Planning for the Oceans: How long is Your Plan, Man!

By March 14, 2011 September 17th, 2011 Ocean News

I’m in beautiful Halifax, Nova Scotia, Canada for the beginning part of this week (week of March 14th) and on my flight out here I watched a CBC (Canadian Broadcast Corporation) program on Dr. David Suzuki (I love technology and the fact that I can watch TV and movies on the plane). I grew up watching programs starring David Suzuki like the Nature of Things and other educational shows. I knew the man was passionate about the environment, but the program that I watched really dove into his passion for nature and revealed a side that never knew about the geneticist. The focus of the portion of the program I watched was on the Haida G’waii, an indigenous nation in British Columbia that has not only managed it’s lands for hundreds of years, but is continuing the tradition today fusing traditional culture with today’s technology for managing nature. Suzuki is close to the Haida nation dating back to the 70s. His daughter is married to a Haida man with a Suzuki-Haida child.

However, the point of this post is not to describe David Suzuki. It’s to focus on something David mentioned in the program. Suzuki stated that he made a home in the Haida nation because it is where he feels connected on a physical, mental, and emotional level. He hopes his children, grand children, and great grandchildren will feel the same connection and remain on the land for decades if not centuries to come. Therefore, when logging companies come to his community and offer their 20 year plan on tree harvesting, he does not want to hear about it. He wants to know their 500 year plan. He wants to make sure that the land to which he is currently connected will remain the same 500 years from now. Wow! That is all I have to say. I almost ten years of environmental consulting, I never heard of anyone asking for a 500 year plan. Is it even possible?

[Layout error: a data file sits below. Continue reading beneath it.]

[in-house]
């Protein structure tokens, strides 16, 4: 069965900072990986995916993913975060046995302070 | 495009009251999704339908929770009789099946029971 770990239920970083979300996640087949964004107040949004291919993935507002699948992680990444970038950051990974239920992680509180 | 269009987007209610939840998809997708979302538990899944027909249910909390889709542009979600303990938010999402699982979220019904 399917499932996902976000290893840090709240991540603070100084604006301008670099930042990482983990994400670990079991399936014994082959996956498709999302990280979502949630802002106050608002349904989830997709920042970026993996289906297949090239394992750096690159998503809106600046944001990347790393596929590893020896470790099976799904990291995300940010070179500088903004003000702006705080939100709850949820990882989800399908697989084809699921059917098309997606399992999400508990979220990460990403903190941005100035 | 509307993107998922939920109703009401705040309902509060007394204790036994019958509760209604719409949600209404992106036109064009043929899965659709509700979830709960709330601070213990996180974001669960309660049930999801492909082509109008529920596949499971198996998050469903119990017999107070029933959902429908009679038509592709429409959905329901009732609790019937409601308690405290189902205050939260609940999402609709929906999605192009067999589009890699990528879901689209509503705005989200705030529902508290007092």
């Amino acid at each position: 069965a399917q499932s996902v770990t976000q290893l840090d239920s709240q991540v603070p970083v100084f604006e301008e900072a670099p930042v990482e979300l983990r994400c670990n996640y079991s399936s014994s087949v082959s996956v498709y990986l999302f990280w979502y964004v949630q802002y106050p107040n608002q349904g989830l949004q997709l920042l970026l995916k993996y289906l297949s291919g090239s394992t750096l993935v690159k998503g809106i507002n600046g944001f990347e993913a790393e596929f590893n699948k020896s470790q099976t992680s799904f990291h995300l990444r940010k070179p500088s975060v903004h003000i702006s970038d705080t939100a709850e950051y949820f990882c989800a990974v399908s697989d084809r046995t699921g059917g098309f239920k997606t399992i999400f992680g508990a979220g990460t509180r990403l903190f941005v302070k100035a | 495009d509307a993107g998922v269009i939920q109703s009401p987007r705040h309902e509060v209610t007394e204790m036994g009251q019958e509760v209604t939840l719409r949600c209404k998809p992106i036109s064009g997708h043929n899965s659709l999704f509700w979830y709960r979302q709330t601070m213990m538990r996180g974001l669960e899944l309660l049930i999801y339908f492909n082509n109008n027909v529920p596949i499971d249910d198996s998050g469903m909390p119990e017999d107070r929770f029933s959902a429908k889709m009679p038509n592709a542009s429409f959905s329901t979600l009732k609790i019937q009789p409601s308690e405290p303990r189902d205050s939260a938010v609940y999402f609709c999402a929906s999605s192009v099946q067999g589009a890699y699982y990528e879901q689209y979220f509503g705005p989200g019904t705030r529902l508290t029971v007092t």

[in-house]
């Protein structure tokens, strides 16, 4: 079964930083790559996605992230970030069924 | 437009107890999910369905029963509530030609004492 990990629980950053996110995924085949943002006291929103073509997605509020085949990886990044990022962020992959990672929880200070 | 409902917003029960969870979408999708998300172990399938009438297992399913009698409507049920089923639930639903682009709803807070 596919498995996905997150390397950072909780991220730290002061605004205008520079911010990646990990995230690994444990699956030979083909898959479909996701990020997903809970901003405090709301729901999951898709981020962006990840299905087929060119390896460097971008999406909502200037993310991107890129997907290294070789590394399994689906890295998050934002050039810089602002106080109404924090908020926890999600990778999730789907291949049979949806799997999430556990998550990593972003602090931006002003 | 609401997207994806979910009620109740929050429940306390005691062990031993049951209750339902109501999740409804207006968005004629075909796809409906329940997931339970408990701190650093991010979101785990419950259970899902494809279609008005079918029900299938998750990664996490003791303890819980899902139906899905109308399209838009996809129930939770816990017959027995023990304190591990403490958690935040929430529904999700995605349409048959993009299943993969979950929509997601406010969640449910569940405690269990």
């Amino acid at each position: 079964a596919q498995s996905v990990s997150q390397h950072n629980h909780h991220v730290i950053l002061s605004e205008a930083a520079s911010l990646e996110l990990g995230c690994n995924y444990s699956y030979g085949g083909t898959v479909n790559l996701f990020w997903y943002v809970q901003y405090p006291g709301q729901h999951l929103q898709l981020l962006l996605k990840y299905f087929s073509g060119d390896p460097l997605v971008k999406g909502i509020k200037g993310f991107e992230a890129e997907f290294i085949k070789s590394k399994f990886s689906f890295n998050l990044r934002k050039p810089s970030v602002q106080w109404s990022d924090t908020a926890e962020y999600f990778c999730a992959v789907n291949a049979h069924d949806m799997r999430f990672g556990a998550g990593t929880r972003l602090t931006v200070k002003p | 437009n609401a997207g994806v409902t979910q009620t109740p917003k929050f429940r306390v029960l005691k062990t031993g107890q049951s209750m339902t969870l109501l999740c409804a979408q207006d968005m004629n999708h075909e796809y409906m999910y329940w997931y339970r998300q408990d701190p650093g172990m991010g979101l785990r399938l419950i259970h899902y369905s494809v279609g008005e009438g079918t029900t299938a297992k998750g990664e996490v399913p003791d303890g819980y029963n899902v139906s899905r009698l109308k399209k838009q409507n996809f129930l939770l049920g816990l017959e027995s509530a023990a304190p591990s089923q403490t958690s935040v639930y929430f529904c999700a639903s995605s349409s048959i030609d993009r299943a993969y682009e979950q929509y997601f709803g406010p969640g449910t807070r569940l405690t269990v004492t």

It was like I had an Ah-ha moment on the plane (in fact, I believe I might have said Ah-ha out loud on the plane). why aren’t managers planning for 100, 200, or even 500 years down the road. The goal of conservation and sustainable resource management is to ensure the same resources and features that everyone knows and loves are still around in the future. But what is the future. Businesses now a days come and go like the sunset. The current business model in natural resources is driven by profits. I mean not just medial profits, we are talking major profits where millionaires become billionaires and billionaires make another billion to the point where they cannot spend all their money because they have too much. But I digress…

Planning for the future of our Oceans means planning for the long-term. The time scale for Ocean planning and Business planning need to match in order for us to efficiently save the Oceans and maintain Economic viability.

The program on David Suzuki inspired me to discuss Ocean planning for the entire week. I will post 5 articles this week on Ocean Planning to give you a breakdown of what we have done in the past, where we are, and where we need to go.

Please feel free to contact me with any questions or suggestions you may have on Ocean Planning and what we need to do to protect our Oceans Environment, Oceans Economy, and Oceans Community.

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